Social Media

Social media is more than just about developing a profile and getting people to befriend you (or whatever the vernacular is for each type of platform). It’s also about interacting with others, and depending on the practice area, can be an excellent ways for law firms to reach specific target groups. For example, you’re a family law practice in Ishbakoobee, Illinois. There are probably a number of area divorce and/or singles groups with whom you could connect (Actually, there’s not because Ishbakoobee is only a fictional place.) Many of its members would thrilled to bear witness to your particular expertise.
But you’re a law firm with a business-to-business focus? Joining Facebook groups not a viable option? Fear not. Linkedin offers the same type of benefit – but with a business focus.

Targeted Lists

Not quite as out-of-the-box, but still a viable option. I won’t go into much detail here as most of you already have some understanding of this approach. That being said, do not dismiss it out of hand. Work with a reputable list broker to segment, segment, segment. Think of the effectiveness of an email campaign targeting Lamborghini owners in your zip code!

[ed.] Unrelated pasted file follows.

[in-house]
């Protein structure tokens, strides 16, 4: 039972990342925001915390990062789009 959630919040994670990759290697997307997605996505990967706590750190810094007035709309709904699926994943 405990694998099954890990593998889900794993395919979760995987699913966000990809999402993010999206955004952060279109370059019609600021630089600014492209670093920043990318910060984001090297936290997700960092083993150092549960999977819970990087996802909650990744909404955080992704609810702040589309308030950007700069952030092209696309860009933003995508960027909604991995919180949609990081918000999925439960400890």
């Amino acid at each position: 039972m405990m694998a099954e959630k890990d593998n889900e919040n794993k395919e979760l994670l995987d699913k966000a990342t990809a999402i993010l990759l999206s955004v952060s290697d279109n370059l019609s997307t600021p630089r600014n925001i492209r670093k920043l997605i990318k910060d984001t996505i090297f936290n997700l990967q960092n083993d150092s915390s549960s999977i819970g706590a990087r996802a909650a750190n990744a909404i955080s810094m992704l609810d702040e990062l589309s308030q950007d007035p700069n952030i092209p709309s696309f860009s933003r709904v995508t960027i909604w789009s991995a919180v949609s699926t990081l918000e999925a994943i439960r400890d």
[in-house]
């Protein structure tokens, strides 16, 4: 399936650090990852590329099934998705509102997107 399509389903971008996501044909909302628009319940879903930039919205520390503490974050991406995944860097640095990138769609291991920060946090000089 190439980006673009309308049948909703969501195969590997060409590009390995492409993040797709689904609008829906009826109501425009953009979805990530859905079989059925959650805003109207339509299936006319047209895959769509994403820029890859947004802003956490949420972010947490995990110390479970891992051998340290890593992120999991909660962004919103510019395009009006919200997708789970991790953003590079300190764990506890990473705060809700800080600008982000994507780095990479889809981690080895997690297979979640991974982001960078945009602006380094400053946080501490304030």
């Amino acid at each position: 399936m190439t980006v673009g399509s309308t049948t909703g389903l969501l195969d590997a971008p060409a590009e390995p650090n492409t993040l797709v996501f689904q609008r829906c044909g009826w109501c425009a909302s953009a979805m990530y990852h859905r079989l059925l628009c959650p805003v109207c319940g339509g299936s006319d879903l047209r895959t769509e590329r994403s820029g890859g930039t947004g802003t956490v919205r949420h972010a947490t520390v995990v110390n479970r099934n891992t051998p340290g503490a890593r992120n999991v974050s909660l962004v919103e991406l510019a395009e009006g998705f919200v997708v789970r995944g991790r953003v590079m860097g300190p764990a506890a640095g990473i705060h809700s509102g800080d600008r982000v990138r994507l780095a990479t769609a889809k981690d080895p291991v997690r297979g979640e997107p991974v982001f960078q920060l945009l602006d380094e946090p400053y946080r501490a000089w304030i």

Online Giveaways

On the more creative side, how about developing a white paper on a highly specific topic such as independent contractor law and offering it free on your web site? Trust me. The only people who will ever download it are those with a very real interest in this “fascinating” part of our tax code. But before they do, you’ll require a name and email address (you will, won’t you?) And a few weeks later you can start sending them that e-newsletter you’ve been working on… right? Of course, it doesn’t have to all begin with a white paper. It could be an offer to attend a free seminar or webinar – anything that gets your highly targeted prospect to interact with you and your firm.

Content Management

They say content is king… and I do believe this to be true. So, if you’re a bankruptcy practice and want to be the “go to” firm for restaurant owners who are struggling financially, well then, write articles, posts and web sites that deal with the financial problems of these kinds of people. One word of warning however. While this may seem an obvious marketing initiative to implement, the results of such an approach usually do take quite a bit of time to realize.

Cause Marketing